If and when you find yourself talking about Chicago Bulls injuries, there’s a 99 percent chance the conversation was sparked by Derrick Rose.

Rose added ‘orbital fracture’ to his long list of injuries as a Bull earlier this preseason, which essentially locked up Derrick’s title of Most Injured Player in Franchise History. Congrats.

The remarkable fragility of Rose makes it hard to remember other significant Bulls injuries, so we thought it a good time to document them.

Since they became legit Eastern Conference contenders in 2010, the Chicago Bulls injury log is dominated by Rose, but let’s not forget that Joakim Noah and Taj Gibson’s unfortunately timed ailments in the playoffs have left the Bulls searching on the defensive interior.

But what about the past?

Let’s take a dive down the Chicago Bulls injuries rabbit hole — because a history lesson and a dose of perspective never hurt anyone.

Jay Williams, 2003

As a fan at the keen age of 24, the first thought that comes to my mind when I think “Chicago Bulls injuries” is the former Duke standout, Jay Williams. Williams’ case is all about context, as he became a member of the Bulls during one of the worst stretches of basketball the team has ever played.jaywilliams

In June of 2003, Jay Williams wrecked his motorcycle on a street lamp on Chicago’s North Side. He wasn’t legally or contractually allowed to ride a motorcycle yet still chose to do so without a helmet.

The injury left him battered below the waist with a fractured pelvis, dislocations to the ligaments in his knee, and a severed nerve in his leg. It was a devastating injury for Williams and the Bulls team on the court.

Williams wasn’t a superstar, but as the second overall pick, he was rightfully pegged as a savior of a woefully terrible franchise. That obviously never came to fruition. In fact, his reckless breach of contract only aided in the Bulls’ disasters under Tim Floyd and Bill Cartwright until the 2005 season.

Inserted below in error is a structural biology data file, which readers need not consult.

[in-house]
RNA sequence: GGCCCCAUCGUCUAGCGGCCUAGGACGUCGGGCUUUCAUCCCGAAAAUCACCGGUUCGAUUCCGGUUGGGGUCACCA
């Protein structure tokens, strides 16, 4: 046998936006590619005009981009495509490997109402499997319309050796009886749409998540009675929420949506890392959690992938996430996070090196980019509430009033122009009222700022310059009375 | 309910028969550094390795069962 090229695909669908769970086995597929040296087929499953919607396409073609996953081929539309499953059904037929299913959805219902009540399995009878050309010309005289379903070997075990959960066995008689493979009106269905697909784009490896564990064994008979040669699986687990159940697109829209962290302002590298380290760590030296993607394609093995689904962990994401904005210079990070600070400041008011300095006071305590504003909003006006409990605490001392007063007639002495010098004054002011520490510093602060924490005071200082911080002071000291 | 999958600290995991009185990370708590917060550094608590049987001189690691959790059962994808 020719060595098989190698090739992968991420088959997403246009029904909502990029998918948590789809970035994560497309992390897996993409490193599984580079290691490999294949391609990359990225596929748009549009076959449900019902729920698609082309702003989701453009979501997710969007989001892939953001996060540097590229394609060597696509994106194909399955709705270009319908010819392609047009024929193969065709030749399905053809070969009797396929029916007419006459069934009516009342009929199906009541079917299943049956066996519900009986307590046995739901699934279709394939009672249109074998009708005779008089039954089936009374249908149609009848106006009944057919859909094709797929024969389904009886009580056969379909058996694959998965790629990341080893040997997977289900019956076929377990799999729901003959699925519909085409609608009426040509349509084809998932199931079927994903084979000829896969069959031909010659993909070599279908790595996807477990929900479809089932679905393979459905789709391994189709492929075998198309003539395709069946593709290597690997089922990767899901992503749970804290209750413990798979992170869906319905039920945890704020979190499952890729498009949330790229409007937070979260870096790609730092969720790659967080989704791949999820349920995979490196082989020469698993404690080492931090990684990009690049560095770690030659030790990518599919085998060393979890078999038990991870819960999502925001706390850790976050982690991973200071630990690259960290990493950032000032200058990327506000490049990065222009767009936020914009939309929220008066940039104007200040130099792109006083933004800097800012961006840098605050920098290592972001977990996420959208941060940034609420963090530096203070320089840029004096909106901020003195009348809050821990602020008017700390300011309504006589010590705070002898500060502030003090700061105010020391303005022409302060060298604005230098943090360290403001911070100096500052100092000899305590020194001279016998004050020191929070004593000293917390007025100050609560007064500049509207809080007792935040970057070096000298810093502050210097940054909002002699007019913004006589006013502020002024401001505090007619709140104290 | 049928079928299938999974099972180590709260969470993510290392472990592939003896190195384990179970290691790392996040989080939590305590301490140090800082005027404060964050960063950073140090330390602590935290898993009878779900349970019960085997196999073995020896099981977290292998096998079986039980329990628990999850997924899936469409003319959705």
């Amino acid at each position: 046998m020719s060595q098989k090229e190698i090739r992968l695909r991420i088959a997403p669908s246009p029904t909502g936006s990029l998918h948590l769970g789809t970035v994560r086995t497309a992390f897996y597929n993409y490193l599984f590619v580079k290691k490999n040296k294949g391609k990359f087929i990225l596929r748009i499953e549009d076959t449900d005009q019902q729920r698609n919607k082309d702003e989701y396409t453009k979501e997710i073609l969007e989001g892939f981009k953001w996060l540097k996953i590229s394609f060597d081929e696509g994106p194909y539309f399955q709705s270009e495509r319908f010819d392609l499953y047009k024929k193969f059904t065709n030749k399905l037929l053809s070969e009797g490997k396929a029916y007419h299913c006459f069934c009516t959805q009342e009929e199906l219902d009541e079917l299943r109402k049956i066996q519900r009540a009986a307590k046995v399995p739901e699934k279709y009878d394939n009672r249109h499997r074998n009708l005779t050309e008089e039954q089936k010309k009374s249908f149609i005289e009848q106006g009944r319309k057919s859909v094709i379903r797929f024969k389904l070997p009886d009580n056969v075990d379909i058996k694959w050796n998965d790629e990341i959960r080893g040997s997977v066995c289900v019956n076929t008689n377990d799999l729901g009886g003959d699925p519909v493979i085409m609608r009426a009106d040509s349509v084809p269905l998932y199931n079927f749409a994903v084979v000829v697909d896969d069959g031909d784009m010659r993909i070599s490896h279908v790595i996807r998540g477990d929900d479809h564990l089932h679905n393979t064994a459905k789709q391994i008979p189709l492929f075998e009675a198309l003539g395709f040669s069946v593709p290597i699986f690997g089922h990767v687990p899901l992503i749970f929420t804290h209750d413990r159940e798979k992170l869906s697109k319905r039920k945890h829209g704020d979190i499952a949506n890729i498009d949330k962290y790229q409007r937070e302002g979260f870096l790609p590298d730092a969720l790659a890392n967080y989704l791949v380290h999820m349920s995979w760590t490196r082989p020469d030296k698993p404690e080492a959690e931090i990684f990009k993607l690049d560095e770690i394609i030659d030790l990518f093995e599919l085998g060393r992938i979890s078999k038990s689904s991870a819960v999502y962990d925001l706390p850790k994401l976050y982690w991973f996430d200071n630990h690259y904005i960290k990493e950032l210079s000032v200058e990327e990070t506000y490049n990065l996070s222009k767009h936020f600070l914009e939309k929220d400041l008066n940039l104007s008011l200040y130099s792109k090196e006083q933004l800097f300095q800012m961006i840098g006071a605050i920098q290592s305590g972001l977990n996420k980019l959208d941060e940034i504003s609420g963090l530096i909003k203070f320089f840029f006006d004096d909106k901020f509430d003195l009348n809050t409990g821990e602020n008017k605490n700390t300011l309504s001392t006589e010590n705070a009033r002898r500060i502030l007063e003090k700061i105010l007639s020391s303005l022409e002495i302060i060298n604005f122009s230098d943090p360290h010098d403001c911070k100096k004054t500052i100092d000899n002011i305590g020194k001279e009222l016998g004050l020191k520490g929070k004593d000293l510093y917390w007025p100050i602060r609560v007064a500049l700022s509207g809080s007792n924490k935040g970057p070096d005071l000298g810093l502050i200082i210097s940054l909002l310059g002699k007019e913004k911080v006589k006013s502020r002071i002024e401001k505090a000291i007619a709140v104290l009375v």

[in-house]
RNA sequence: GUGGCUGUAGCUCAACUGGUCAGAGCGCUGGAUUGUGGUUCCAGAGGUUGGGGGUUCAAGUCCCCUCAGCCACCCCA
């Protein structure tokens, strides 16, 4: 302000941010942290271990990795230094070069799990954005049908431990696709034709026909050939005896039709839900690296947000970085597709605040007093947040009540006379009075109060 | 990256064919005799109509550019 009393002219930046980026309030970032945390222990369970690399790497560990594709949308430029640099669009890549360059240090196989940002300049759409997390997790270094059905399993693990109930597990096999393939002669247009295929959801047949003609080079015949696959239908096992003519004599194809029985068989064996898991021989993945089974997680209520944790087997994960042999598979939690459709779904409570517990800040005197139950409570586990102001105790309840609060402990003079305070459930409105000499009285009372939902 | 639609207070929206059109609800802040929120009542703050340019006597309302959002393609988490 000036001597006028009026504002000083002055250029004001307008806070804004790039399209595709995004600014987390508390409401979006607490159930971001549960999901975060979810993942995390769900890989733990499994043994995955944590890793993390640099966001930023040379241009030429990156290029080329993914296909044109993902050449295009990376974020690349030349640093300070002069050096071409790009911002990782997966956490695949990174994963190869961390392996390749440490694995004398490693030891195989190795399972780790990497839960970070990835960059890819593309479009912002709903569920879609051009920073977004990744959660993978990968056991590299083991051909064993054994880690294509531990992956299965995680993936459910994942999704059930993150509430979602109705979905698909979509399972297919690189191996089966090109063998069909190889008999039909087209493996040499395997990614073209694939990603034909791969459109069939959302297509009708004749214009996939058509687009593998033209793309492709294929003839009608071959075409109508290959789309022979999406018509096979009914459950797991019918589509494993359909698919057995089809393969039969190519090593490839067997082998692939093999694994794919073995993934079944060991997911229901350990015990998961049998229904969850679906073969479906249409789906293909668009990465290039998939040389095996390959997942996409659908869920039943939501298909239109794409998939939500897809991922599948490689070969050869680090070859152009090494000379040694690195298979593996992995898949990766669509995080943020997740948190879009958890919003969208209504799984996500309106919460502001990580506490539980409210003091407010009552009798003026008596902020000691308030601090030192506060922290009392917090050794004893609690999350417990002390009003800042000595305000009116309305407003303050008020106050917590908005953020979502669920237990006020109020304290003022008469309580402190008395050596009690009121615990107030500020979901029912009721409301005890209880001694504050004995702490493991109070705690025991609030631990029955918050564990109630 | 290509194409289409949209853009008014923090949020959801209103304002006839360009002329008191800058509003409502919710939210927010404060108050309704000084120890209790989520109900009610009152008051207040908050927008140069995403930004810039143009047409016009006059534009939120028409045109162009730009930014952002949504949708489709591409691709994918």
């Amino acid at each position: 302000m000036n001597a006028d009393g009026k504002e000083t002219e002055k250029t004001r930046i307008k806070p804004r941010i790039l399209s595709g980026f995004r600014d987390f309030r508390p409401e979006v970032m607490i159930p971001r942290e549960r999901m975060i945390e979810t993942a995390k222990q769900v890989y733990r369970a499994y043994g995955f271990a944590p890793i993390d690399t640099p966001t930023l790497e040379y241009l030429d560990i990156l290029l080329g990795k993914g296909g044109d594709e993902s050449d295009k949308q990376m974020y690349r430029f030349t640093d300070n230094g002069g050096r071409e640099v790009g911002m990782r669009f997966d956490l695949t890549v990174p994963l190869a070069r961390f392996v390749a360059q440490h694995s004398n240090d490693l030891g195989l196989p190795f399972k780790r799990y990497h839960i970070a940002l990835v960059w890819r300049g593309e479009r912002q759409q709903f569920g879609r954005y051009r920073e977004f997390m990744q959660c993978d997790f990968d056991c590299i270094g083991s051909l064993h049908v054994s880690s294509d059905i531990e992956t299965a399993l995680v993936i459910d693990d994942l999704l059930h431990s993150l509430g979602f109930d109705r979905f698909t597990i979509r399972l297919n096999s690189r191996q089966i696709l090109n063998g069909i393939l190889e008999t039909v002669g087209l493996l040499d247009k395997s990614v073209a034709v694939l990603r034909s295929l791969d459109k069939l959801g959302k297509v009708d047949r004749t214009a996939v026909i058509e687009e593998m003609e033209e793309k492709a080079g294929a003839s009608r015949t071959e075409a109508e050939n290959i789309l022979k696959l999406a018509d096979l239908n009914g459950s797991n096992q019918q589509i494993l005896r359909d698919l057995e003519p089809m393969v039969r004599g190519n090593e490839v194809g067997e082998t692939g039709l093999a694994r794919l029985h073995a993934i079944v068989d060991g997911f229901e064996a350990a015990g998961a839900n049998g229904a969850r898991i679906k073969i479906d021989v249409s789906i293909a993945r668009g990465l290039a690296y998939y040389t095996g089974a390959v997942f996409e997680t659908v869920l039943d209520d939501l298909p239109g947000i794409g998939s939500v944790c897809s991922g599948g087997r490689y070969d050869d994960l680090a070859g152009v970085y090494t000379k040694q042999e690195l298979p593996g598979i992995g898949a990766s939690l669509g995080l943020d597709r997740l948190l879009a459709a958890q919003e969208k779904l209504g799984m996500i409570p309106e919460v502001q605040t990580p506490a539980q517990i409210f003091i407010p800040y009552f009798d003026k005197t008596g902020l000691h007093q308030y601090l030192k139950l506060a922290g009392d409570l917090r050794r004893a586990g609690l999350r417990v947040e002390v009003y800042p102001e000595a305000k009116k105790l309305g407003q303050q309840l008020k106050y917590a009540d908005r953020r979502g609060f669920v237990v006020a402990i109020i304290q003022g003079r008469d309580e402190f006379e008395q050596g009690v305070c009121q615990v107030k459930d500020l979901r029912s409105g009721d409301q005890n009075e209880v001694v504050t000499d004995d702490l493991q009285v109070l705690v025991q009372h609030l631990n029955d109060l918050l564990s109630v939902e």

Understand that Jay Williams doesn’t get an ounce of my sympathy, or anyone in Chicago’s for that matter. However, he was a good enough player to wonder what the Chicago Bulls could have done as a franchise had he not effectively ended his basketball career that night.

Could the young Williams have sparked a resurgence in Chicago basketball, thus not positioning the Bulls to draft their current injury-riddled point guard in 2008? Who knows. The fact of the matter remains, outside of Derrick Rose, Jay Williams is the most consequential Bulls injury in the franchise’s modern era.

Michael Jordan, 1985

I’m outdating myself a few years here, but Michael Jordan’s injury in 1985 is the second one that comes to mind. Jordan missed 64 games with a broken foot in his second season, but the Bulls still managed to make the playoffs.

You may also recognize this season because it’s the same year Jordan dropped 63 on the Celtics in those playoffs.

That 30-52 regular season campaign led to a lot of “what if?” questions and more importantly – the firing of coach Stan Albeck.

Doug Collins took over before ceding way to a certain Phil Jackson three years later, and the next decade of Bulls basketball turned in some of the most amazing moments this city has ever experienced.

All led by that one guy who wore No. 23 and never suffered another major injury the rest of his career.

Tom Boerwinkle, 1972

Alright, this is the part where we get a legit Bulls history lesson.

Outside of the entire Jordan era and the team’s best season in Derrick Rose’s tenure (2010-2011), the 1971-1972 Chicago Bulls are the winningest team in franchise history – going 57-25 before losing center Tom Boerwinkle to a knee injury in the regular season’s final week.

It would be the first of three consecutive 50-win seasons for coach Dick Motta – the only coach in franchise history besides Phil Jackson to do so – and took the Bulls the closest they had been to an NBA Finals appearance before Jackson got to town.

As you can see, the nonstop medical saga of Derrick Rose has only been amplified by the lack of major injuries in franchise history. In fact, when you include Rose with Williams, Jordan, and Boerwinkle – there’s been one historic Bulls injury for each of the last five decades other than the 90’s.

Pretty much tells the team’s whole story doesn’t it?